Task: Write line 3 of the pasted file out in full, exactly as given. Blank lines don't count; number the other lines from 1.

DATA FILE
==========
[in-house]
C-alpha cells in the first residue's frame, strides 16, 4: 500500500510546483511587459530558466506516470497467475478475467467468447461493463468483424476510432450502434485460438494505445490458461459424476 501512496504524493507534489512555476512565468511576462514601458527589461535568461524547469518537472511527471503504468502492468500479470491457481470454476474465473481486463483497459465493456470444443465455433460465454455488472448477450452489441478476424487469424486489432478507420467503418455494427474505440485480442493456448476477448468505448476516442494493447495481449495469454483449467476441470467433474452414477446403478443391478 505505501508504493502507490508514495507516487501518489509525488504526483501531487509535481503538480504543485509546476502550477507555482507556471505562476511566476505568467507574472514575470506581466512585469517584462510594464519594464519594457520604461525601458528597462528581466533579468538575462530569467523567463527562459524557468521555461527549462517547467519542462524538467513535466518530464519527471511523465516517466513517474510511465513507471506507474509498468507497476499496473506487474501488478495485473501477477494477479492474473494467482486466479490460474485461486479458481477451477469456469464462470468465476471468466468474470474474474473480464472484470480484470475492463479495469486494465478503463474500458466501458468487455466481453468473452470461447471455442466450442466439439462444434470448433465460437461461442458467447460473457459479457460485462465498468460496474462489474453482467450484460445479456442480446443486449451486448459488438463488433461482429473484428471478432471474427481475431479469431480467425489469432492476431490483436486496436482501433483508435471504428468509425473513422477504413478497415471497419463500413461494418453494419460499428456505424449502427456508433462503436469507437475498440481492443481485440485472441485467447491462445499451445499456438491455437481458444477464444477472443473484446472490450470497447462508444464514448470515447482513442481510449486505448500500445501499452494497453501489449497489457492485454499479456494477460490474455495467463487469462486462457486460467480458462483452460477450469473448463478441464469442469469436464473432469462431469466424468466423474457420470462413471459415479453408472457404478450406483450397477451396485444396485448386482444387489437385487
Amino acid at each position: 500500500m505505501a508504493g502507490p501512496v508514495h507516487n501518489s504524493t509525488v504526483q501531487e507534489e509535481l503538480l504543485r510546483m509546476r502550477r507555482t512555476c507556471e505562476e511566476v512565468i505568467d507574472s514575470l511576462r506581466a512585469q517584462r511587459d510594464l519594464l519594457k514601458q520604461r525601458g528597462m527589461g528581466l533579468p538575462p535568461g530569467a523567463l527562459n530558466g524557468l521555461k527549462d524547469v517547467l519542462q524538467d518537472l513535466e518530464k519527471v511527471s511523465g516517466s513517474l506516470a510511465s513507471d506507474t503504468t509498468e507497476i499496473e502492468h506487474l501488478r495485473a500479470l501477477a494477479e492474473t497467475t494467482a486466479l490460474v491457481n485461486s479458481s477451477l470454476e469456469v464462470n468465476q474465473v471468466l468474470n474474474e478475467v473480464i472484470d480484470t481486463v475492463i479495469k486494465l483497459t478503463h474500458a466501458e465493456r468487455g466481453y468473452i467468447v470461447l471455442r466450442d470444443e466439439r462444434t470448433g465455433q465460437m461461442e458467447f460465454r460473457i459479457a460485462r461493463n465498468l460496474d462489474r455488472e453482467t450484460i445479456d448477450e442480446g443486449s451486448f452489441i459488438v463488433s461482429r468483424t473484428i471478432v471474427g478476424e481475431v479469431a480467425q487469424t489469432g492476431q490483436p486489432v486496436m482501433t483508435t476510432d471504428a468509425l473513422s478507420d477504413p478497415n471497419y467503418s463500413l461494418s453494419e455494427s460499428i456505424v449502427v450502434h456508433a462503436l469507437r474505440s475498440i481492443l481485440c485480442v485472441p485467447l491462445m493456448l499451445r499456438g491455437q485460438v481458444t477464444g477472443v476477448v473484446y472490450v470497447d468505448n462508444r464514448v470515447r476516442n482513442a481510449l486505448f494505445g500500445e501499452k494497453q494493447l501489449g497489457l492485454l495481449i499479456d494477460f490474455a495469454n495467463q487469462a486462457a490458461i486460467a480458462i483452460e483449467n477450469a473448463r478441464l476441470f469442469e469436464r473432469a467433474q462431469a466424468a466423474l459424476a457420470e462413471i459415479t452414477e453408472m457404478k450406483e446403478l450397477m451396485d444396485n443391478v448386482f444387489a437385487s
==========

Amino acid at each position: 500500500m505505501a508504493g502507490p501512496v508514495h507516487n501518489s504524493t509525488v504526483q501531487e507534489e509535481l503538480l504543485r510546483m509546476r502550477r507555482t512555476c507556471e505562476e511566476v512565468i505568467d507574472s514575470l511576462r506581466a512585469q517584462r511587459d510594464l519594464l519594457k514601458q520604461r525601458g528597462m527589461g528581466l533579468p538575462p535568461g530569467a523567463l527562459n530558466g524557468l521555461k527549462d524547469v517547467l519542462q524538467d518537472l513535466e518530464k519527471v511527471s511523465g516517466s513517474l506516470a510511465s513507471d506507474t503504468t509498468e507497476i499496473e502492468h506487474l501488478r495485473a500479470l501477477a494477479e492474473t497467475t494467482a486466479l490460474v491457481n485461486s479458481s477451477l470454476e469456469v464462470n468465476q474465473v471468466l468474470n474474474e478475467v473480464i472484470d480484470t481486463v475492463i479495469k486494465l483497459t478503463h474500458a466501458e465493456r468487455g466481453y468473452i467468447v470461447l471455442r466450442d470444443e466439439r462444434t470448433g465455433q465460437m461461442e458467447f460465454r460473457i459479457a460485462r461493463n465498468l460496474d462489474r455488472e453482467t450484460i445479456d448477450e442480446g443486449s451486448f452489441i459488438v463488433s461482429r468483424t473484428i471478432v471474427g478476424e481475431v479469431a480467425q487469424t489469432g492476431q490483436p486489432v486496436m482501433t483508435t476510432d471504428a468509425l473513422s478507420d477504413p478497415n471497419y467503418s463500413l461494418s453494419e455494427s460499428i456505424v449502427v450502434h456508433a462503436l469507437r474505440s475498440i481492443l481485440c485480442v485472441p485467447l491462445m493456448l499451445r499456438g491455437q485460438v481458444t477464444g477472443v476477448v473484446y472490450v470497447d468505448n462508444r464514448v470515447r476516442n482513442a481510449l486505448f494505445g500500445e501499452k494497453q494493447l501489449g497489457l492485454l495481449i499479456d494477460f490474455a495469454n495467463q487469462a486462457a490458461i486460467a480458462i483452460e483449467n477450469a473448463r478441464l476441470f469442469e469436464r473432469a467433474q462431469a466424468a466423474l459424476a457420470e462413471i459415479t452414477e453408472m457404478k450406483e446403478l450397477m451396485d444396485n443391478v448386482f444387489a437385487s